## Proving the Existence of Irrational Numbers

The ancient Greeks first proved the existence of irrational numbers by proving that $\sqrt{2}$ is irrational.  The proof is, as modern proofs of irrationality go, fairly simple.  It is often the first example of a proof of irrationality that students see in, say, a course in real analysis.

Yesterday, though, I saw an even simpler proof of irrationality in Morgan’s Real Analysis [1] that I thought worth showing to my students in advanced calculus.

Theorem: The number $\log_{10} 5$ is irrational.

Proof: First, $\log_{10} 5 > 0$ because 5 and 10 are both greater than 1.  Suppose that $\log_{10} 5$ is rational.  Then there exist positive integers p, q such that $10^{p/q} = 5$.  Thus $\displaystyle 10^p = 5^q.$  However, $10^p$ ends in 0, while $5^q$ ends in 5.  This is a contradiction, and so $\log_{10} 5$ is irrational.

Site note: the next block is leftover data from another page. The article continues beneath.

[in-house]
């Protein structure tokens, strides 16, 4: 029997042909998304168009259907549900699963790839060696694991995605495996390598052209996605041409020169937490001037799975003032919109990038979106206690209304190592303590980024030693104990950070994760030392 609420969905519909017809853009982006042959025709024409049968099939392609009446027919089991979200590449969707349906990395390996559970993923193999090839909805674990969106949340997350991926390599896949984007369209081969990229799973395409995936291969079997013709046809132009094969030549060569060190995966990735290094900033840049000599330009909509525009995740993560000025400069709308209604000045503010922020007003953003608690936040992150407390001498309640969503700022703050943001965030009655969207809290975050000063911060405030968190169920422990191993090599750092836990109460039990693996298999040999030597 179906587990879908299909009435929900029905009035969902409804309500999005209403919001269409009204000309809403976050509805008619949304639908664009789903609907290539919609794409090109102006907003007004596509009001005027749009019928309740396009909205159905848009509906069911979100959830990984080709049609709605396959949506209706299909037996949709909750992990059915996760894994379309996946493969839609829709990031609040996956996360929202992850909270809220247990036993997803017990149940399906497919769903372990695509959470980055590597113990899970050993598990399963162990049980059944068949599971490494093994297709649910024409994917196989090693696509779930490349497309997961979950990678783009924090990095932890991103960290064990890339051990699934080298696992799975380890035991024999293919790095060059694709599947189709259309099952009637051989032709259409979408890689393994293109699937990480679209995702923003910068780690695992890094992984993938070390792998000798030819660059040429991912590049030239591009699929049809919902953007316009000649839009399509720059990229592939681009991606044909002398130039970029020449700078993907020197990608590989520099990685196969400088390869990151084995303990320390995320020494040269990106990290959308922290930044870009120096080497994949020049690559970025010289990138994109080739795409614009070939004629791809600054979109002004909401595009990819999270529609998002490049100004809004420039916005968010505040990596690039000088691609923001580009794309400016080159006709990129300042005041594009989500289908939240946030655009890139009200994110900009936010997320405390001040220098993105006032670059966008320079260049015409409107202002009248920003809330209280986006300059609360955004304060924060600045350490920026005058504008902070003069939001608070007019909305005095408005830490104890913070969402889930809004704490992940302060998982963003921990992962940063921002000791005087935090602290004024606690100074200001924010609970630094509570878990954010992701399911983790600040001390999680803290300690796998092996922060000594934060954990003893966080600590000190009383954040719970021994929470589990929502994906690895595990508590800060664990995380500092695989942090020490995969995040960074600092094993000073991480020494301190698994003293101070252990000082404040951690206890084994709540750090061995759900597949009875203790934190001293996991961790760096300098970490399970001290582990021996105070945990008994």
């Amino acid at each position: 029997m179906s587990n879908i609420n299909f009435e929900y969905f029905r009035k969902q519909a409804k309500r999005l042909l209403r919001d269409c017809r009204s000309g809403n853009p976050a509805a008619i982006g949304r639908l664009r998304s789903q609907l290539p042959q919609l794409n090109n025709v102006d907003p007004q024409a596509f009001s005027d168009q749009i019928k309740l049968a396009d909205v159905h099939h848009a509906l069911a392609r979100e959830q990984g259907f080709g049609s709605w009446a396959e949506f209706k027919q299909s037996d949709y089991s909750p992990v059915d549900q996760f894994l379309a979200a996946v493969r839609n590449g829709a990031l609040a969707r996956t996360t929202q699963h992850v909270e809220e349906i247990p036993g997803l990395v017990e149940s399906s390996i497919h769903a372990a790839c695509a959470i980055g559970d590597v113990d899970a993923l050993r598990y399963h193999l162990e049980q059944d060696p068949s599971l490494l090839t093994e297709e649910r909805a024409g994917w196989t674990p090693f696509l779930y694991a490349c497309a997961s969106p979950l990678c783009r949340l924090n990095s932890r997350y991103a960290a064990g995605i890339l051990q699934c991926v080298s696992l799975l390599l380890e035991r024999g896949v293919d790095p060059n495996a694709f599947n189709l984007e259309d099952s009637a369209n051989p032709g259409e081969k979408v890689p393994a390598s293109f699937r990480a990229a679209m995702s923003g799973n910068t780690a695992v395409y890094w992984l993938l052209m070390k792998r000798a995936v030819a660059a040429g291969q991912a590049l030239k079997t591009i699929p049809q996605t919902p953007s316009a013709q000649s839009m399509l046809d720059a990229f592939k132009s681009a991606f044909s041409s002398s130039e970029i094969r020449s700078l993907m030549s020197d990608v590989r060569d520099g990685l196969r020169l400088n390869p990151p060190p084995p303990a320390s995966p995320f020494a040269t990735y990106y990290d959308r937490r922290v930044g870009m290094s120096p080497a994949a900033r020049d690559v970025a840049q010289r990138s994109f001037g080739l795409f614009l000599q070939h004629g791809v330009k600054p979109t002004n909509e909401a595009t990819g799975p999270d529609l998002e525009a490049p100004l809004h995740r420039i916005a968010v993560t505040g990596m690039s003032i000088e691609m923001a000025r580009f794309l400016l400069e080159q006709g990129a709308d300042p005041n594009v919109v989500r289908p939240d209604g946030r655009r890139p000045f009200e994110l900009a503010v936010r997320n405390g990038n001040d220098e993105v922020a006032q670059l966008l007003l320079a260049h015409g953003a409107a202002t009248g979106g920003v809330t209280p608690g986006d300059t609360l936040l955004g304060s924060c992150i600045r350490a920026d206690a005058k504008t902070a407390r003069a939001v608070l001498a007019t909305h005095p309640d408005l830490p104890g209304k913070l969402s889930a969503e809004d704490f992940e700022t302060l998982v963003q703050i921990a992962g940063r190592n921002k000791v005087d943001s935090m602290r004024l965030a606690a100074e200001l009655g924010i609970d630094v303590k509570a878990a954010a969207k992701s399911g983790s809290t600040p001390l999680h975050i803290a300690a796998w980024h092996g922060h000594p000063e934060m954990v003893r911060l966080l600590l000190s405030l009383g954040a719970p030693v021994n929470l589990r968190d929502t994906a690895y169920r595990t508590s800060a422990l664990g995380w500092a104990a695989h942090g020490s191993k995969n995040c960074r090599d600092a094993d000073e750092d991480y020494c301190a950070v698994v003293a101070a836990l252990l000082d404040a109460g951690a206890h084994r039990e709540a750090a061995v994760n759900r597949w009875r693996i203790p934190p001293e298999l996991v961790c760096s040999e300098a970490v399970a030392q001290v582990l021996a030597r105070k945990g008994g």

References

1. Frank Morgan, Real Analysis, American Mathematical Society, 2005.
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### 3 Responses to Proving the Existence of Irrational Numbers

1. Valerio De Angelis says:

Thanks, that is a nice proof.
Here is a very short proof that sqrt(2) is irrational. I believe it is due to John Conway, but I am not sure:
Suppose sqrt(2) is rational. Then there is a smallest positive integer n with the property that
n sqrt(2) is an integer. But then m=n sqrt(2) -n has the same property, and it’s smaller, contradiction.

• mzspivey says:

Nice!

(Note for other readers: This proof uses the property that $\sqrt{2}$ must satisfy $\sqrt{2} \leq 2$, which is easy to prove.)